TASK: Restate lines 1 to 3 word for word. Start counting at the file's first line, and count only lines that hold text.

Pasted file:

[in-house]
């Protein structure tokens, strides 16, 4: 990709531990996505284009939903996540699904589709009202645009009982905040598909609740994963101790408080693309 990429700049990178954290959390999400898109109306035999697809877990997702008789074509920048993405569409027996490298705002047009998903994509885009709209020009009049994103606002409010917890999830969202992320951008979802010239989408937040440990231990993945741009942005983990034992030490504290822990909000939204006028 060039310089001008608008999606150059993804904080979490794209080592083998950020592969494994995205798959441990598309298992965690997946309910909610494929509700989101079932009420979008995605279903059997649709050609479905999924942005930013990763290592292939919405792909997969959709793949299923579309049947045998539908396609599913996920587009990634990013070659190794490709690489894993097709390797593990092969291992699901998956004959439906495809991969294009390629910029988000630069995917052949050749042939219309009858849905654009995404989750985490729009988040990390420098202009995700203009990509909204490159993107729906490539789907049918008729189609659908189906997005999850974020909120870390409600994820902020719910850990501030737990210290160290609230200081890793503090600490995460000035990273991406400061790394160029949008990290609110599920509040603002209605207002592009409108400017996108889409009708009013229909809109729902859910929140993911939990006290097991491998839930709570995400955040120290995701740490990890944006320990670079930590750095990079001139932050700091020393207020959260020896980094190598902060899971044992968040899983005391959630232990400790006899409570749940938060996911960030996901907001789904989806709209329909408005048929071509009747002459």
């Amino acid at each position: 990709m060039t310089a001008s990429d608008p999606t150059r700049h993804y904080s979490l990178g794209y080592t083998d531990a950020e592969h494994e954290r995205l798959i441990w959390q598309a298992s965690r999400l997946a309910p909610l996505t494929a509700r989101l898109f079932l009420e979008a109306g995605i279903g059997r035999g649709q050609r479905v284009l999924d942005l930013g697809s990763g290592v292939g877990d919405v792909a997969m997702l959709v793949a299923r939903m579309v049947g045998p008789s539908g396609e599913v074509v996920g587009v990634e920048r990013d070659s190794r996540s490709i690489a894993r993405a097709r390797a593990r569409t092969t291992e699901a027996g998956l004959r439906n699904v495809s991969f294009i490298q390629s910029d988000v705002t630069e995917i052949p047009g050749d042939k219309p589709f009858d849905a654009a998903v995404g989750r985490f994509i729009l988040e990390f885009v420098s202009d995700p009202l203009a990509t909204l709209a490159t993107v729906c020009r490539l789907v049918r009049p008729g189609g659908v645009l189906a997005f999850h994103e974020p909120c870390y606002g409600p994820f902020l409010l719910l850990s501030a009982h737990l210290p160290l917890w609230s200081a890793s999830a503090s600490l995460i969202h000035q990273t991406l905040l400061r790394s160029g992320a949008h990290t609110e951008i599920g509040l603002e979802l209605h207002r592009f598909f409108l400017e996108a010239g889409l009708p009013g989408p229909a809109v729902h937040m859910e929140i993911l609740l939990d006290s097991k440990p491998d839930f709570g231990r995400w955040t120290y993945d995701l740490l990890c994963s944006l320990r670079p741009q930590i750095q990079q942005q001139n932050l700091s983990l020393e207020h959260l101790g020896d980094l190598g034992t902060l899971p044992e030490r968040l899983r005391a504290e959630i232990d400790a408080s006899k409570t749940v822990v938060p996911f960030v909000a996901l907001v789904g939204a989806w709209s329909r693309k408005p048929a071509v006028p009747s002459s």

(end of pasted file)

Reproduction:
[in-house]
């Protein structure tokens, strides 16, 4: 990709531990996505284009939903996540699904589709009202645009009982905040598909609740994963101790408080693309 990429700049990178954290959390999400898109109306035999697809877990997702008789074509920048993405569409027996490298705002047009998903994509885009709209020009009049994103606002409010917890999830969202992320951008979802010239989408937040440990231990993945741009942005983990034992030490504290822990909000939204006028 060039310089001008608008999606150059993804904080979490794209080592083998950020592969494994995205798959441990598309298992965690997946309910909610494929509700989101079932009420979008995605279903059997649709050609479905999924942005930013990763290592292939919405792909997969959709793949299923579309049947045998539908396609599913996920587009990634990013070659190794490709690489894993097709390797593990092969291992699901998956004959439906495809991969294009390629910029988000630069995917052949050749042939219309009858849905654009995404989750985490729009988040990390420098202009995700203009990509909204490159993107729906490539789907049918008729189609659908189906997005999850974020909120870390409600994820902020719910850990501030737990210290160290609230200081890793503090600490995460000035990273991406400061790394160029949008990290609110599920509040603002209605207002592009409108400017996108889409009708009013229909809109729902859910929140993911939990006290097991491998839930709570995400955040120290995701740490990890944006320990670079930590750095990079001139932050700091020393207020959260020896980094190598902060899971044992968040899983005391959630232990400790006899409570749940938060996911960030996901907001789904989806709209329909408005048929071509009747002459």
């Amino acid at each position: 990709m060039t310089a001008s990429d608008p999606t150059r700049h993804y904080s979490l990178g794209y080592t083998d531990a950020e592969h494994e954290r995205l798959i441990w959390q598309a298992s965690r999400l997946a309910p909610l996505t494929a509700r989101l898109f079932l009420e979008a109306g995605i279903g059997r035999g649709q050609r479905v284009l999924d942005l930013g697809s990763g290592v292939g877990d919405v792909a997969m997702l959709v793949a299923r939903m579309v049947g045998p008789s539908g396609e599913v074509v996920g587009v990634e920048r990013d070659s190794r996540s490709i690489a894993r993405a097709r390797a593990r569409t092969t291992e699901a027996g998956l004959r439906n699904v495809s991969f294009i490298q390629s910029d988000v705002t630069e995917i052949p047009g050749d042939k219309p589709f009858d849905a654009a998903v995404g989750r985490f994509i729009l988040e990390f885009v420098s202009d995700p009202l203009a990509t909204l709209a490159t993107v729906c020009r490539l789907v049918r009049p008729g189609g659908v645009l189906a997005f999850h994103e974020p909120c870390y606002g409600p994820f902020l409010l719910l850990s501030a009982h737990l210290p160290l917890w609230s200081a890793s999830a503090s600490l995460i969202h000035q990273t991406l905040l400061r790394s160029g992320a949008h990290t609110e951008i599920g509040l603002e979802l209605h207002r592009f598909f409108l400017e996108a010239g889409l009708p009013g989408p229909a809109v729902h937040m859910e929140i993911l609740l939990d006290s097991k440990p491998d839930f709570g231990r995400w955040t120290y993945d995701l740490l990890c994963s944006l320990r670079p741009q930590i750095q990079q942005q001139n932050l700091s983990l020393e207020h959260l101790g020896d980094l190598g034992t902060l899971p044992e030490r968040l899983r005391a504290e959630i232990d400790a408080s006899k409570t749940v822990v938060p996911f960030v909000a996901l907001v789904g939204a989806w709209s329909r693309k408005p048929a071509v006028p009747s002459s």